Albums of the week - from Miley Cyrus to The Divine Comedy
Miley Cyrus has finally found herself and proves better than ever with her EP She Is Coming and there's also new releases from Skepta and Avicii
Skepta - Ignorance Is Bliss
In the three years since Konnichiwa was released, Skepta has become a father, dated supermodel Naomi Campbell and won a Mercury Prize for his 2016 album, hailed as a genre-defining moment for grime.
His journey to become one of UK's biggest rappers has not always been smooth, but as Skepta says in No Sleep - a track from his new album Ignorance Is Bliss - "the new me learned from the old me".
With nothing left to prove to anyone who doubts his talent, a confident Skepta continues to push the boundaries with a new-found artistic freedom.
Miley Cyrus - She Is Coming
Miley Cyrus has come out the other side of her Twerking and Doing Rude Things On Purpose phase, adopted after her Hannah Montana days. This princess of reinvention nearly always managed to pull off whatever she was doing, whether it was country, saccharine ballady pop or hip-hop, but her music has settled - Cyrus has finally found herself.
On new EP She Is Coming, the 26-year-old is better than ever as she almost carves out a new genre for herself throughout its six tracks - a kind of mellow dance/hip-hop/trap hybrid with a dose of alt-pop and her trademark no-holds-barred lyrics.
Opening track Mother's Daughter is an enticing feminist power track, demanding respect in both its simple yet effective lyrics. The other tracks are just as decent, suggesting that Cyrus probably should have eked this out a bit longer to release a full album.
Scott Lavene - Broke
Lovers of old-school eccentrics would be well advised to check out this idiosyncratic offering from Essex songwriter Scott Lavene.
The melodies are catchier than you might expect from somebody who describes himself as a punk poet, but it's lyrically that the album stands out, each track acting as a witty, ironic short story about life on the fringes of society.
Modern World opens with an unprintable but hilarious takedown of the digital era, while the title track is a slightly sinister spoken-word account of a day in Lavene's life in which he encounters murderous friends, engages in money-making schemes and laments the state of the nation in general.
It's not clear how seriously any of it is meant to be taken, but it is seriously entertaining.
Avicii - Tim
Little more than a year on, Avicii's apparent suicide still feels eerily inescapable. The Swedish producer, real name Tim Bergling, became the first casualty of the EDM boom aged 28.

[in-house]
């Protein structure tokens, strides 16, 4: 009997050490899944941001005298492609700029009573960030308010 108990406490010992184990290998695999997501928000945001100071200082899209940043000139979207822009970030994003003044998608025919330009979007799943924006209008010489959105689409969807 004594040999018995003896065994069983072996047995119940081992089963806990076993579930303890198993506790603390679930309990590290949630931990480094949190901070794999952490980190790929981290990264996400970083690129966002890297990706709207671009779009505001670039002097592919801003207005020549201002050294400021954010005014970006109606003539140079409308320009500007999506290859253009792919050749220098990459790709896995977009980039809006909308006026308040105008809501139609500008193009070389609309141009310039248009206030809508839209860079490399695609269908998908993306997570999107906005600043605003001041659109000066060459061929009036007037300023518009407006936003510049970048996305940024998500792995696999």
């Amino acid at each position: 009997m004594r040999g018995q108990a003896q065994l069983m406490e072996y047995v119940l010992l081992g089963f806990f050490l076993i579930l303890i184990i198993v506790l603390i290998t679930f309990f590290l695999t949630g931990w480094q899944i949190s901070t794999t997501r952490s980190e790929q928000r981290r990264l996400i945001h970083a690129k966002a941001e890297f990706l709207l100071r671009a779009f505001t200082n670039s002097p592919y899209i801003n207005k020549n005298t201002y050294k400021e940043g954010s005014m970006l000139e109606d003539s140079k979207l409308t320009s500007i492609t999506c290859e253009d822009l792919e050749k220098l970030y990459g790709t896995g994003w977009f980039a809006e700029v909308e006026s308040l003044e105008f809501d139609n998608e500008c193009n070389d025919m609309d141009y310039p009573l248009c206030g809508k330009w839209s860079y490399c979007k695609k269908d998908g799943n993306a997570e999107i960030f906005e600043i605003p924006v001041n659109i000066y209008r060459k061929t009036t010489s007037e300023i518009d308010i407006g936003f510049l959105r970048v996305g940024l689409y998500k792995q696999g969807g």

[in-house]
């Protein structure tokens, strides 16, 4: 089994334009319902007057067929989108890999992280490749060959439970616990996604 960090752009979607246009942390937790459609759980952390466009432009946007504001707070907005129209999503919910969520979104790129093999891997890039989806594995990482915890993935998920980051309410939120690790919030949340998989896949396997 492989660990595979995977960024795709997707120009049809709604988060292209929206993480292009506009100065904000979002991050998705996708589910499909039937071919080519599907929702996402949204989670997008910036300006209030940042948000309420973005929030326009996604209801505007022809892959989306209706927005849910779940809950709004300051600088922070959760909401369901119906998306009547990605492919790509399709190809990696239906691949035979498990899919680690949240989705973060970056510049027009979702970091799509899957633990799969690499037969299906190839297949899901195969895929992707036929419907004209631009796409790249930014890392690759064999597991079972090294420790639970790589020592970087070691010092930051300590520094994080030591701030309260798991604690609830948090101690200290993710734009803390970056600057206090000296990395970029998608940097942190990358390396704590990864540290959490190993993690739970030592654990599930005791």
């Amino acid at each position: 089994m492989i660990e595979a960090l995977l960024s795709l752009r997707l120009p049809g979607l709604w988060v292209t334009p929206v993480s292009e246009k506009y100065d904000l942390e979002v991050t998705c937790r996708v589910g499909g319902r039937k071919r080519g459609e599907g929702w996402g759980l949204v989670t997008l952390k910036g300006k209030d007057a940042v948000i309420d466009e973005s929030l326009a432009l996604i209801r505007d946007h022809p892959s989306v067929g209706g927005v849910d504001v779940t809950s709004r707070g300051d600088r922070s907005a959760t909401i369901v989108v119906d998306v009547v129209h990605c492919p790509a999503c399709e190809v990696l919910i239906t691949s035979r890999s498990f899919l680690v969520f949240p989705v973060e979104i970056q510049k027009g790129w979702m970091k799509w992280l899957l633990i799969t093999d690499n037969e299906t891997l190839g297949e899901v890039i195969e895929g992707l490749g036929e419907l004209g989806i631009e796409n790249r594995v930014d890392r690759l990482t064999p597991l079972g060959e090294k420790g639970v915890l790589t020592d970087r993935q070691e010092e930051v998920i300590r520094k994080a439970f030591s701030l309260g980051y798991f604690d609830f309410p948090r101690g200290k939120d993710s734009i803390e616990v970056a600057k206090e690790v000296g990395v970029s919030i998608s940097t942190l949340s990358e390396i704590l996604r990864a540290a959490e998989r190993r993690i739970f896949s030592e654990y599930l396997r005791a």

Caught up in the glitz and gloom of international fame on the cusp of his 20s, Bergling had little time to adjust. The extent of his anxiety and depression was revealed in stark detail in Avicii: True Stories, a documentary ostensibly offering a glimpse into the life of a global EDM disc jockey.
It's hard not to hear a deep sadness on Tim, Bergling's first, and probably not last, posthumous album. But maybe that's because Avicii's music was always tinged with melodrama.
It's not perfect, but Tim is a template for what Avicii could have created if he had been left to flourish, far from the trappings of fame.
The Divine Comedy - Office Politics
No one writes a song quite like Neil Hannon. They're both simple and accessible, yet there is a complex undertone to the lyrics and the layering of the overall sound that just doesn't compare to anyone else.
Featuring collaborations with singer-songwriter (and Neil's partner) Cathy Davey, Chris Difford (Squeeze) and Thomas Walsh (Pugwash, The Duckworth Lewis Method), Office Politics hits the nail on the head of the current feel of the times. From the dark despair felt by many as Donald Trump was announced US President (Dark Days Are Here Again) to the malaise of having to wait your turn (Queuejumper).
There are strains of Depeche Mode-al synths that add to the overwhelming meh of the modern situation, a story of two people trying to recapture a spark that is missing from their lives (Norman And Norma) - which coincidentally is one of my favourite tracks from the album, there is a feel of National Express about it.
Office Politics is a fabulously morose album that in true Divine Comedy doesn't take itself too seriously.